NWT-wide education plans 'unrealistic'School board superintendents dismiss auditor general's report
Northern News Services
Published Monday, June 28, 2010
After this month's public review of auditor-general Sheila Fraser's report on the NWT's education system, some MLAs raised concerns in the legislative assembly about gaps in education delivery between communities, alleging Yellowknife students receive a better quality of education because more resources are available in the capital.
Seamus Quigg, superintendent of the Sahtu Divisional Education Council, said he didn't necessarily agree with that assumption and he didn't place much weight on the auditor-general's report.
"Consistency's all very nice but it's not one size fits all. There's a major difference in the milieu and the environment - cultural, geographical, economic - of Yellowknife versus Sachs Harbour or Colville Lake or any of the other communities," Quigg said.
"It is important to try and maintain standards across the territory but as far as consistency goes, if you're looking for an identical set of circumstances in each community, that's not only unrealistic but it indicates that someone really doesn't have a good clue of what the circumstances are."
Fraser's audit made about 20 recommendations to the Department of Education, Culture and Employment, all of which the department agreed with and pledged to act upon.
The audit looked at only four of the territory's eight school boards and found that of those four, only two - including the Beaufort-Delta Education Council - had strategies to improve student performance.
Beaufort-Delta superintendent Roy Cole was not available to comment.
The report found that the education department was not fulfilling its role in overseeing the education councils in part because it has no territory-wide plan to address student performance. In response, the department agreed to work more closely with education councils in the upcoming school year and pointed out that it tracks student performance with its Aboriginal Student Achievement program. Department officials do not, however, keep statistics on student performance by community - something Fraser recommended they start doing so NWT residents can compare student success rates based on where they live.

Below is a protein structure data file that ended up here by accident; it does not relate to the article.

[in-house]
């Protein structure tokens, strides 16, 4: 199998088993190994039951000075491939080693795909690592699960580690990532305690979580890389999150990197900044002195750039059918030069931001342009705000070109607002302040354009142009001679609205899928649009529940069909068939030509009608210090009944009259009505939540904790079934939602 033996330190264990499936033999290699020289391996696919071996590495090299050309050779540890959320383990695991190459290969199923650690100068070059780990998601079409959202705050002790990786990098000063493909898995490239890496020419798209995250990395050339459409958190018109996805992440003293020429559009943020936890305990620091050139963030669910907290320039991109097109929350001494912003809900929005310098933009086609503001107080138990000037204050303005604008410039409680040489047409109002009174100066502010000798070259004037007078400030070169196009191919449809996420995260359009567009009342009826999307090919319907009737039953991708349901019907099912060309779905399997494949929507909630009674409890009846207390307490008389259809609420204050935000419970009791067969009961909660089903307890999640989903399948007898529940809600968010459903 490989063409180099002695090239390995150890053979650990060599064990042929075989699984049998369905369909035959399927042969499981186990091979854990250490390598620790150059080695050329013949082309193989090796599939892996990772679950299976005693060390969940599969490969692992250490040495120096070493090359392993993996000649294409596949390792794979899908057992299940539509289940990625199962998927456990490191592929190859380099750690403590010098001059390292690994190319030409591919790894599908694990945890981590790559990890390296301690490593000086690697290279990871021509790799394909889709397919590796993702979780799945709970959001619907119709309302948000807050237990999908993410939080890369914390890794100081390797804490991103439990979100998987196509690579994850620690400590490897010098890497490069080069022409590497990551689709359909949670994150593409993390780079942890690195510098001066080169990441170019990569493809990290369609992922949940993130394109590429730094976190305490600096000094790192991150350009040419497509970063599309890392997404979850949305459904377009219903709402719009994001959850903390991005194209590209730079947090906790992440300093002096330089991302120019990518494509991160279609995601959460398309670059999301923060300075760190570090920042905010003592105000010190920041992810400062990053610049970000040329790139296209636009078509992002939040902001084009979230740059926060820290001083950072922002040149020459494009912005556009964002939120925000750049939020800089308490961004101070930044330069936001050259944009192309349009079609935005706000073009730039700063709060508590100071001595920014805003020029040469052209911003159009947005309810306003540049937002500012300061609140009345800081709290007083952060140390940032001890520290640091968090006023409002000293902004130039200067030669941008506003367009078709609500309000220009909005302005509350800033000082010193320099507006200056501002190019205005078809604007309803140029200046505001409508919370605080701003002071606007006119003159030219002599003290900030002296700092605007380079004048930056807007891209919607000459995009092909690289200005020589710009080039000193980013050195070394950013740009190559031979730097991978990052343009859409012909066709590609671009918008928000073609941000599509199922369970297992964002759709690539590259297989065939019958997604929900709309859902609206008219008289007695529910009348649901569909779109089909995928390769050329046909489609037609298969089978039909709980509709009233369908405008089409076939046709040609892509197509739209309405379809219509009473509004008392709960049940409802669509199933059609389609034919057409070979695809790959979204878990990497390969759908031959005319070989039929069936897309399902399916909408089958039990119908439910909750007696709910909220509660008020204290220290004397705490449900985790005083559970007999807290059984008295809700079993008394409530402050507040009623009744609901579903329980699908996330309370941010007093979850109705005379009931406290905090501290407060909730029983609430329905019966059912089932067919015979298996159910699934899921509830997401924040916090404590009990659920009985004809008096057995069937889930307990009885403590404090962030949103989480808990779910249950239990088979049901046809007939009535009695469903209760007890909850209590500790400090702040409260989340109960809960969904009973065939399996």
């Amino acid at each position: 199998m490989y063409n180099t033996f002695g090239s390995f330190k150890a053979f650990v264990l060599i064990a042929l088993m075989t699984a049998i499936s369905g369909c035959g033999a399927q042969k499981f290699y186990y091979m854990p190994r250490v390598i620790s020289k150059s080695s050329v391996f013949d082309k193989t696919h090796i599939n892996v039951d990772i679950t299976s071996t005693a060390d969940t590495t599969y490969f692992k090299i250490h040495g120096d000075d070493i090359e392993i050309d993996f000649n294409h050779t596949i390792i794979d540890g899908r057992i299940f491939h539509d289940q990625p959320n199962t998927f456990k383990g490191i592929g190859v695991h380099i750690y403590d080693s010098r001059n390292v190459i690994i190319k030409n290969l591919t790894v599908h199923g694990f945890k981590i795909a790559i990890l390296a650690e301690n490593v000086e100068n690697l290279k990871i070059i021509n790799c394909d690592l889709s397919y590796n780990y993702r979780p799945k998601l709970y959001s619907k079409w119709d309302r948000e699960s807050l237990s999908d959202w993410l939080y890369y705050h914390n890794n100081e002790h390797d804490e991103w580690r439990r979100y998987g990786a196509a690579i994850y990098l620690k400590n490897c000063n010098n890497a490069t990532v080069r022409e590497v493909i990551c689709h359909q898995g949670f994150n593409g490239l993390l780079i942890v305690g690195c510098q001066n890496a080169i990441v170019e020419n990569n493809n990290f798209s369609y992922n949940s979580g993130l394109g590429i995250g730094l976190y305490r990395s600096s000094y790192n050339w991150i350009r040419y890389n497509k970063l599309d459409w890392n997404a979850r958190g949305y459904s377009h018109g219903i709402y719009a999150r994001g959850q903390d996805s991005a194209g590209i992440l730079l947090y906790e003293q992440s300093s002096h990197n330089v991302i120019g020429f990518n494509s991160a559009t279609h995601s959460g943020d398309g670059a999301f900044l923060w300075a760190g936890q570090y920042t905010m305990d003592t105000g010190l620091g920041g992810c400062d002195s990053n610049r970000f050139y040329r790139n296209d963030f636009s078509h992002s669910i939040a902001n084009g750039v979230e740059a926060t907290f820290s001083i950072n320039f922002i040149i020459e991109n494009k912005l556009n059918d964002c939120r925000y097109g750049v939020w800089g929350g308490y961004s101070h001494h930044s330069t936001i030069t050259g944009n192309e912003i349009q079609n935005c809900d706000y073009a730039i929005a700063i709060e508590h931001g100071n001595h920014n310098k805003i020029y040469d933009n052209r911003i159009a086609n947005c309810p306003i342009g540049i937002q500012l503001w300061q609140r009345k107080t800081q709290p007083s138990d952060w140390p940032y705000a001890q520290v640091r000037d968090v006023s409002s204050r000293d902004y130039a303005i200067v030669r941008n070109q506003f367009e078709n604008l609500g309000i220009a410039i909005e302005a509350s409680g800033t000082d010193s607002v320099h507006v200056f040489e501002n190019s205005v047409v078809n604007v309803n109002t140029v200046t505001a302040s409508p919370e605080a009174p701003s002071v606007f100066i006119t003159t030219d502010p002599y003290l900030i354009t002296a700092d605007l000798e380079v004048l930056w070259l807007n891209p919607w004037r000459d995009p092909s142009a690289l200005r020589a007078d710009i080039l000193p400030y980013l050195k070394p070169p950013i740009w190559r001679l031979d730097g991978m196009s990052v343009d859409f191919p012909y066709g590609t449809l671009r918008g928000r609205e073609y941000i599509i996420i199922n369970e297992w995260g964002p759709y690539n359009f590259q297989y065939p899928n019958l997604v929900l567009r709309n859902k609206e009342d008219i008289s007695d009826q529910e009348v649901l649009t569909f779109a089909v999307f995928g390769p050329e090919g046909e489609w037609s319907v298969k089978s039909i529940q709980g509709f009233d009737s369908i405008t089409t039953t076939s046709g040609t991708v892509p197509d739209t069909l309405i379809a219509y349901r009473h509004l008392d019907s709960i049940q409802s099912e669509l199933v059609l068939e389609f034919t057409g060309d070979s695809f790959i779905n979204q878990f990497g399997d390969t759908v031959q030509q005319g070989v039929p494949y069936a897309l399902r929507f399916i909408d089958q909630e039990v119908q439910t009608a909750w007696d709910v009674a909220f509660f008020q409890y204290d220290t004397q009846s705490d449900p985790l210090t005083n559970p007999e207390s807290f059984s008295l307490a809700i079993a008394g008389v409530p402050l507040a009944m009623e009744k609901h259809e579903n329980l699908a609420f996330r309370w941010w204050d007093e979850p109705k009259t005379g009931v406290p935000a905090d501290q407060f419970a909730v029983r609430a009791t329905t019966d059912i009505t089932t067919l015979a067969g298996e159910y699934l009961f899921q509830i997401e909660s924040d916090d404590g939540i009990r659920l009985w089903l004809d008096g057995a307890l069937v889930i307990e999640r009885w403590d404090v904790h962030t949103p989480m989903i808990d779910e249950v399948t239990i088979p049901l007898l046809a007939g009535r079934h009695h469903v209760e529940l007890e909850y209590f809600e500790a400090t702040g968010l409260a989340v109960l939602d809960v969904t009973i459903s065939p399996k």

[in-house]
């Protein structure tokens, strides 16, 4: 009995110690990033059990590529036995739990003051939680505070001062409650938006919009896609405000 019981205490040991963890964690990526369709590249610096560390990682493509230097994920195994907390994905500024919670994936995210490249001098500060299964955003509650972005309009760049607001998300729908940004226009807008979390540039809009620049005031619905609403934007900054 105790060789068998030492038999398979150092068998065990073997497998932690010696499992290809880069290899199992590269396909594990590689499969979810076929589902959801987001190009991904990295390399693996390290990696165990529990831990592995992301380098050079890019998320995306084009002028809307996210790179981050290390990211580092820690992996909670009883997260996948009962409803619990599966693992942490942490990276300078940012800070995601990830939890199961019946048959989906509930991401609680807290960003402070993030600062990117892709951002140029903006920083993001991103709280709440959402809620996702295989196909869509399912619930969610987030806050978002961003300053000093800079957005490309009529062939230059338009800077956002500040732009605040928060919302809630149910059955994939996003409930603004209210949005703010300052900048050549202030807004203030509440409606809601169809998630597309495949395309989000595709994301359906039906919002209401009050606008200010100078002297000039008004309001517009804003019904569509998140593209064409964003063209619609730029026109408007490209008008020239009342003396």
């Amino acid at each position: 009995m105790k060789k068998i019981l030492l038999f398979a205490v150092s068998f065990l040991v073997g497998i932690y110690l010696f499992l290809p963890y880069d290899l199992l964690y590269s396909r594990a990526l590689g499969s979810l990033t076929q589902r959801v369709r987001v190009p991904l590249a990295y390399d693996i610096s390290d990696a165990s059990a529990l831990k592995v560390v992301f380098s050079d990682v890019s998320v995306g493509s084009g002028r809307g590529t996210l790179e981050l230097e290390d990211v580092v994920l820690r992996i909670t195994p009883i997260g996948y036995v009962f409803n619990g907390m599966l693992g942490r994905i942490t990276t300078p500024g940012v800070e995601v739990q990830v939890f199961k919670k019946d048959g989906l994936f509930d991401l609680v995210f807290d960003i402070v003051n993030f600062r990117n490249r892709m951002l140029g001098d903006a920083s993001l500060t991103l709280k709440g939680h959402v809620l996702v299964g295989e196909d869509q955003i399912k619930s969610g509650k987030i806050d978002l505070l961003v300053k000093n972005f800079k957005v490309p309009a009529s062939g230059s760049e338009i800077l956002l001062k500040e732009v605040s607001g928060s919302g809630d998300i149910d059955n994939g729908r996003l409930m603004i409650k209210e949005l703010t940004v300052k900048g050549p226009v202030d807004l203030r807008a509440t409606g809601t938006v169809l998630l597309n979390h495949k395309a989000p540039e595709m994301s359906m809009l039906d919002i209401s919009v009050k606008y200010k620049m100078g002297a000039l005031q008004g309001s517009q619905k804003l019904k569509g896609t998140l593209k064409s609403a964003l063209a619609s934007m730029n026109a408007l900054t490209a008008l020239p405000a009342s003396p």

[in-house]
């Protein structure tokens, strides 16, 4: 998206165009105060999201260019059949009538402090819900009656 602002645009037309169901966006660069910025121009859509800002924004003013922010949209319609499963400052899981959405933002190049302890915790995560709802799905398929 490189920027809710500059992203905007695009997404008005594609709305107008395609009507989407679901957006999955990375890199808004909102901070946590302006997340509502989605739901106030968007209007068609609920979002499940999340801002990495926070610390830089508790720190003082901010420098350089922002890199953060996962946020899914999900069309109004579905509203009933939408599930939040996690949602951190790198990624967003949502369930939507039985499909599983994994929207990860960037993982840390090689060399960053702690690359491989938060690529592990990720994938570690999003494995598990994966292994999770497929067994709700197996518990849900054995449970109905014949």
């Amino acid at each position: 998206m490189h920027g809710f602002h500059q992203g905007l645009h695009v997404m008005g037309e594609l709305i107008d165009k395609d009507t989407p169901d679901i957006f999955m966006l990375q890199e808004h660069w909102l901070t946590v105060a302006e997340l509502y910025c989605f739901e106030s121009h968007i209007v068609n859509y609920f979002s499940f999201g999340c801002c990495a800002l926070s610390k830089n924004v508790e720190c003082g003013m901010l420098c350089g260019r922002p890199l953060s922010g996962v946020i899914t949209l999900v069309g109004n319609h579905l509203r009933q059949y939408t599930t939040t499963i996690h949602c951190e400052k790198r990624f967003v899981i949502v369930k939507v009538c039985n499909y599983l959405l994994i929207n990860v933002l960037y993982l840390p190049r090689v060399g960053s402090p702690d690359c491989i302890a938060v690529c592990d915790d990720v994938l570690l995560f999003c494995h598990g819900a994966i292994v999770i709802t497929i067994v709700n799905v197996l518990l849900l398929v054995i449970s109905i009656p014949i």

Smaller communities have different challenges when it comes to delivering education, Quigg acknowledged, but he said it's not that schools aren't getting enough money from the government, at least in the Sahtu region.
"We get more dollars per kid than they do in Yellowknife because of our location," he said, adding a bigger community has a wider range of funding options considering community participation and school board taxes.
He said smaller communities generally have more problems with attendance that might not be accurately reflected in territory-wide attendance statistics because students who have permission to miss school for on-the-land activities are excused and not marked absent.
In addition, teachers tend to stay in Yellowknife longer than they would in the communities, leading to more problems with "continuity, not quality," Quigg said, emphasizing that regional boards have to deal with specific concerns in their own regions.
"You cannot expect a community of 300 or 400 to have the same kind of facilities as a community of 20,000. Just like Yellowknife will not have the same facilities as a city like Edmonton."
Nolan Swartzentruber, superintendent of the Dehcho Divisional Education Council, noted that none of the six people who completed the audit are educators and none of them are from the North.
"For me, that brings up a bit of a concern," he said. "They don't have a perspective of what education is about in the territory."
"That's why boards were established - to allow for local input and to meet the specific needs of the groups that you're dealing with."
Some of the schools in the Deh Cho, such as in Kakisa and Jean Marie River, have only a handful of students and one teacher - a better ratio than some of the schools in larger centres.
"Just looking at audits in general, they usually don't come to us with accolades of how well we're doing. I don't think anybody would ever deny that there are places we can improve, so hopefully we can use some of the recommendations from the report to make some of those improvements," he added.